The third interval is between first presentation to any doctor and a confirmed diagnosis in secondary care. A considerable amount of activity is presently taking place to encourage primary care practitioners to recognise potential cancer symptoms and to expedite referral to specialists and for the specialists to rapidly diagnose and stage these patients. In the UK at present, and in parallel with other healthcare systems such as in Scandinavia, there are national recommendations for these pathways which are predicated on the assumption that reducing these intervals, as well as reducing patient distress, will improve survival.10

Interval between diagnosis and staging/treatment

The fourth interval is between a confirmed diagnosis—that is, when the patient is managed as a case of lung cancer—and staging/treatment. Once again, healthcare systems are investing considerable resources in reducing this and making it uniform. There is convincing evidence that, for some patients who are potentially curable, delays at this point can decrease their chances of survival.11 Furthermore, the exponential growth pattern of tumours suggests that stage migration—that is, the change in a tumour staging from, for example, I to II, II to III, or III to IV is likely to be a far more rapid event when the primary tumour is large or when there is early nodal disease than when the tumour is, for example, a small T1 lesion.12

These points, based upon considerations of tumour biology, suggest that survival should be improved if within-patient and within-health system delays are short.


The paper by Myrdal et al in this issue of Thorax13 examines the impact of delay in diagnosis and treatment on the prognosis for lung cancer patients. It retrospectively analyses Swedish registry data on patients diagnosed with non-small cell lung cancer (NSCLC) over a 5 year period. Patients were excluded if they were first diagnosed at necropsy or if they received no cancer specific treatment (38% of patients diagnosed with NSCLC in the study period). Two types of delay were studied: (1) symptom to treatment delay, defined as the length of time from first onset of symptoms to the start of treatment, and (2) hospital delay, defined as the length of time from the first hospital visit to the start of treatment. The impact of these separate delays on survival was then assessed.

The results showed that the mean first symptom to treatment delay was 5.8 months and was shortest in those patients with advanced disease (3.9 months). Only 9% of patients with stage I–II disease were treated within 3 months of first symptoms. Mean hospital delay was 2.5 months and appeared to be longer for those patients with potentially curable lung cancer, but the difference was not statistically significant. On average, treatment was started 1.4 months earlier in patients with stage IV disease than in those with stage I–II disease. Survival was negatively influenced by a short delay time between first onset of symptoms and treatment: 3 year survival was 11% for patients treated within 3 months and 35% for delays of more than 6 months. Similarly, patients with the shortest hospital delay (<30 days) had a poorer prognosis.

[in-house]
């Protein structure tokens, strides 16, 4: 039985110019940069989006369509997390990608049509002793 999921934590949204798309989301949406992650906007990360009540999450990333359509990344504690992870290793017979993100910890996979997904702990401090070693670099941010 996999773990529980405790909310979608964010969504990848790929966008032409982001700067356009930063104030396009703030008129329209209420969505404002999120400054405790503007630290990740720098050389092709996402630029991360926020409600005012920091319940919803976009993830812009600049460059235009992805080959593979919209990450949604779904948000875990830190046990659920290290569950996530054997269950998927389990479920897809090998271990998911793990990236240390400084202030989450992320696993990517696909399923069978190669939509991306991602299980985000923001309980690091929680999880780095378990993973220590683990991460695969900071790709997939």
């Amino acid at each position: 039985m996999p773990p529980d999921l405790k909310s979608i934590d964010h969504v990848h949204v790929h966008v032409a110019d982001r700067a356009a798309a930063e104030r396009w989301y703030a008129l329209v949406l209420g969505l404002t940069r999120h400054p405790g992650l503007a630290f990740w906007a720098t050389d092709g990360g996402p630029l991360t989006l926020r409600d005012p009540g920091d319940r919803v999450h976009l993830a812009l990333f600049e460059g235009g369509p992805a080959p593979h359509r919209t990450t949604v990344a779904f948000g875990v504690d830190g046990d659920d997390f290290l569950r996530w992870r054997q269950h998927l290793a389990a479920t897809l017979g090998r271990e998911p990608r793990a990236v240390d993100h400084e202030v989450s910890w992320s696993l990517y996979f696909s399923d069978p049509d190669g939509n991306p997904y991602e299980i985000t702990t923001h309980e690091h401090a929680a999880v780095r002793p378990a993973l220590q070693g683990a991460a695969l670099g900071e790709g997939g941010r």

The main conclusions of Myrdal et al were that delays in the investigation and treatment of lung cancer exceeded the recommended time scales advised by the Swedish Lung Cancer Study Group in the majority of their patients. They state that neither patient nor hospital delay appeared to negatively influence survival. Patients with advanced tumour stage who presented and received treatment within 30 days of the first hospital visit fared less well than those with a longer delay. They also suggest that, as NSCLC tumours have both varied cell doubling times and aggressiveness, further information is needed to allow identification of patients who have tumours that would benefit particularly from prompt treatment.

In this retrospective analysis, 42% of patients had adenocarcinoma—a figure probably three times higher than in comparable UK populations. This may influence the overall natural history of this group of patients with NSCLC. The exclusion of the 190 patients (38%) who did not receive active treatment seems wrong. There is no reason to presume that, if they had not been diagnosed earlier, they would not have been suitable for inclusion: they could have been confirmed not to have had another cancer and to have a compatible clinical picture and to have died from their cancer. Recall of first symptoms is likely to be difficult for patients (as pointed out by the authors), given this serious diagnosis, and will probably add bias to the analysis: 34% of patients could not recall their first symptom. The authors make no comment about those people who presented with an incidental finding on a chest radiograph. This group is more likely to be operable (small peripheral tumour not causing any symptoms) and it would be interesting to know if stage I/II is over-represented in these patients. If so, this would introduce another bias into the analysis.